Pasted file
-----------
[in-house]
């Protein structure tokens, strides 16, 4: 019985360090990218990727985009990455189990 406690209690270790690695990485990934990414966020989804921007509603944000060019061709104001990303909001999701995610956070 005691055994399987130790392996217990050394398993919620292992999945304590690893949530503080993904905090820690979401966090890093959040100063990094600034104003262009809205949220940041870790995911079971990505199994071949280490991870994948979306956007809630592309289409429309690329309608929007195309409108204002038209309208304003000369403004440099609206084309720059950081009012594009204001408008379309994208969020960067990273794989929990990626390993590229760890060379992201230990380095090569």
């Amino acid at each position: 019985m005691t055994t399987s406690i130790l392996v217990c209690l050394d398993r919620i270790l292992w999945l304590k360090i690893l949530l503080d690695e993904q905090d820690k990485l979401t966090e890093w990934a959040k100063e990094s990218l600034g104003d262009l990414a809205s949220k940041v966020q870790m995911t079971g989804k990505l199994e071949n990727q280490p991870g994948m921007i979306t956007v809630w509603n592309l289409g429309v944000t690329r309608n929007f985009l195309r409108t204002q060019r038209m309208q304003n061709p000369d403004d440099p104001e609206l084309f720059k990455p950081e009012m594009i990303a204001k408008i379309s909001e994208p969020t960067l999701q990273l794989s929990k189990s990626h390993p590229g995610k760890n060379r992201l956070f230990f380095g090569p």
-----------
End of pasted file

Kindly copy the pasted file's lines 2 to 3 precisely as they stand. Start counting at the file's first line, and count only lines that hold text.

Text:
């Protein structure tokens, strides 16, 4: 019985360090990218990727985009990455189990 406690209690270790690695990485990934990414966020989804921007509603944000060019061709104001990303909001999701995610956070 005691055994399987130790392996217990050394398993919620292992999945304590690893949530503080993904905090820690979401966090890093959040100063990094600034104003262009809205949220940041870790995911079971990505199994071949280490991870994948979306956007809630592309289409429309690329309608929007195309409108204002038209309208304003000369403004440099609206084309720059950081009012594009204001408008379309994208969020960067990273794989929990990626390993590229760890060379992201230990380095090569």
């Amino acid at each position: 019985m005691t055994t399987s406690i130790l392996v217990c209690l050394d398993r919620i270790l292992w999945l304590k360090i690893l949530l503080d690695e993904q905090d820690k990485l979401t966090e890093w990934a959040k100063e990094s990218l600034g104003d262009l990414a809205s949220k940041v966020q870790m995911t079971g989804k990505l199994e071949n990727q280490p991870g994948m921007i979306t956007v809630w509603n592309l289409g429309v944000t690329r309608n929007f985009l195309r409108t204002q060019r038209m309208q304003n061709p000369d403004d440099p104001e609206l084309f720059k990455p950081e009012m594009i990303a204001k408008i379309s909001e994208p969020t960067l999701q990273l794989s929990k189990s990626h390993p590229g995610k760890n060379r992201l956070f230990f380095g090569p």